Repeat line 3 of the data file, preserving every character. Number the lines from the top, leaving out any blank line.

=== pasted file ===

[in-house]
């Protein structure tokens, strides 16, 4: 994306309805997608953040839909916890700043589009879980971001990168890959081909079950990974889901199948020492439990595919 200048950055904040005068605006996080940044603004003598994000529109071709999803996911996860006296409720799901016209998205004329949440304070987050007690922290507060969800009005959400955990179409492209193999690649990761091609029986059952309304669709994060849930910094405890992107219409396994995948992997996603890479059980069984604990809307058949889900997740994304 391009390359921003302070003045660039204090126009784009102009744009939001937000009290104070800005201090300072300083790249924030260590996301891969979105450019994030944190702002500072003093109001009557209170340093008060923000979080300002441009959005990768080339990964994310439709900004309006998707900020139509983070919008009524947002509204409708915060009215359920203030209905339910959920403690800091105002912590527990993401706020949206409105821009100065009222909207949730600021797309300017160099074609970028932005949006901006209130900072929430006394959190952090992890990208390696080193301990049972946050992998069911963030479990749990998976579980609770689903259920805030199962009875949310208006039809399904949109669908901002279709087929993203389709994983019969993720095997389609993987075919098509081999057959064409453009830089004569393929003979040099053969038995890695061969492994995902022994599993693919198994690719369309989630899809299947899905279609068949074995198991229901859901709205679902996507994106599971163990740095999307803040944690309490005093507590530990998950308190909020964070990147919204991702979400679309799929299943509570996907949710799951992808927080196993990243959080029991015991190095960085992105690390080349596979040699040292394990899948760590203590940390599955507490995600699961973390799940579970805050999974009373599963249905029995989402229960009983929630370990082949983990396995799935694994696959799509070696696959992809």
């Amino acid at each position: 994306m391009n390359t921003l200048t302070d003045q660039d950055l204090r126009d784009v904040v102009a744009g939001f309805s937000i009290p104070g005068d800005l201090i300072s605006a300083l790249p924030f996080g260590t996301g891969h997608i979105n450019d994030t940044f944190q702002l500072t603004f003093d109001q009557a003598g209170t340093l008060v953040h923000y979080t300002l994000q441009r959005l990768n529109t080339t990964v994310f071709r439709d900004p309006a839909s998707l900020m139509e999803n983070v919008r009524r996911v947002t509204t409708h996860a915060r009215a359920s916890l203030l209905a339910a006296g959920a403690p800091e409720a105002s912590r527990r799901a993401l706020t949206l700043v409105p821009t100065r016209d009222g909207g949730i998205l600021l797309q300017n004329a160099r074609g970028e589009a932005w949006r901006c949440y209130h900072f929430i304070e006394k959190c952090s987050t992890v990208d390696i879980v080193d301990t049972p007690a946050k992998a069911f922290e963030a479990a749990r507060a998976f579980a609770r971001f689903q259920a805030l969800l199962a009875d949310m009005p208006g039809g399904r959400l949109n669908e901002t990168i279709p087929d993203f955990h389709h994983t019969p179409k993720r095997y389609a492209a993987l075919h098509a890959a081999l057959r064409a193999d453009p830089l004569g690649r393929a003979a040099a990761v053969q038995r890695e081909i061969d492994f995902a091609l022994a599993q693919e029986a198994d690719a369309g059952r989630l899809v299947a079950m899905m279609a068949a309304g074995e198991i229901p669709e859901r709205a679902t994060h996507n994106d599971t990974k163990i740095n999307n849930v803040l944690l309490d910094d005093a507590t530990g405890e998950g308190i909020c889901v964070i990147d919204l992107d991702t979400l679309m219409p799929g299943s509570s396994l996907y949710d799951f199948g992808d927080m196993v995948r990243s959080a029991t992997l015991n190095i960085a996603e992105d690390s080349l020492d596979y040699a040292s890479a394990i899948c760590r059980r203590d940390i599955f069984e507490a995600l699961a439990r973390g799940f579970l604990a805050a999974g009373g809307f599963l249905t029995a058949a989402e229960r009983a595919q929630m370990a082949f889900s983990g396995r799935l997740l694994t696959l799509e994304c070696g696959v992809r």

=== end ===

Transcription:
């Amino acid at each position: 994306m391009n390359t921003l200048t302070d003045q660039d950055l204090r126009d784009v904040v102009a744009g939001f309805s937000i009290p104070g005068d800005l201090i300072s605006a300083l790249p924030f996080g260590t996301g891969h997608i979105n450019d994030t940044f944190q702002l500072t603004f003093d109001q009557a003598g209170t340093l008060v953040h923000y979080t300002l994000q441009r959005l990768n529109t080339t990964v994310f071709r439709d900004p309006a839909s998707l900020m139509e999803n983070v919008r009524r996911v947002t509204t409708h996860a915060r009215a359920s916890l203030l209905a339910a006296g959920a403690p800091e409720a105002s912590r527990r799901a993401l706020t949206l700043v409105p821009t100065r016209d009222g909207g949730i998205l600021l797309q300017n004329a160099r074609g970028e589009a932005w949006r901006c949440y209130h900072f929430i304070e006394k959190c952090s987050t992890v990208d390696i879980v080193d301990t049972p007690a946050k992998a069911f922290e963030a479990a749990r507060a998976f579980a609770r971001f689903q259920a805030l969800l199962a009875d949310m009005p208006g039809g399904r959400l949109n669908e901002t990168i279709p087929d993203f955990h389709h994983t019969p179409k993720r095997y389609a492209a993987l075919h098509a890959a081999l057959r064409a193999d453009p830089l004569g690649r393929a003979a040099a990761v053969q038995r890695e081909i061969d492994f995902a091609l022994a599993q693919e029986a198994d690719a369309g059952r989630l899809v299947a079950m899905m279609a068949a309304g074995e198991i229901p669709e859901r709205a679902t994060h996507n994106d599971t990974k163990i740095n999307n849930v803040l944690l309490d910094d005093a507590t530990g405890e998950g308190i909020c889901v964070i990147d919204l992107d991702t979400l679309m219409p799929g299943s509570s396994l996907y949710d799951f199948g992808d927080m196993v995948r990243s959080a029991t992997l015991n190095i960085a996603e992105d690390s080349l020492d596979y040699a040292s890479a394990i899948c760590r059980r203590d940390i599955f069984e507490a995600l699961a439990r973390g799940f579970l604990a805050a999974g009373g809307f599963l249905t029995a058949a989402e229960r009983a595919q929630m370990a082949f889900s983990g396995r799935l997740l694994t696959l799509e994304c070696g696959v992809r």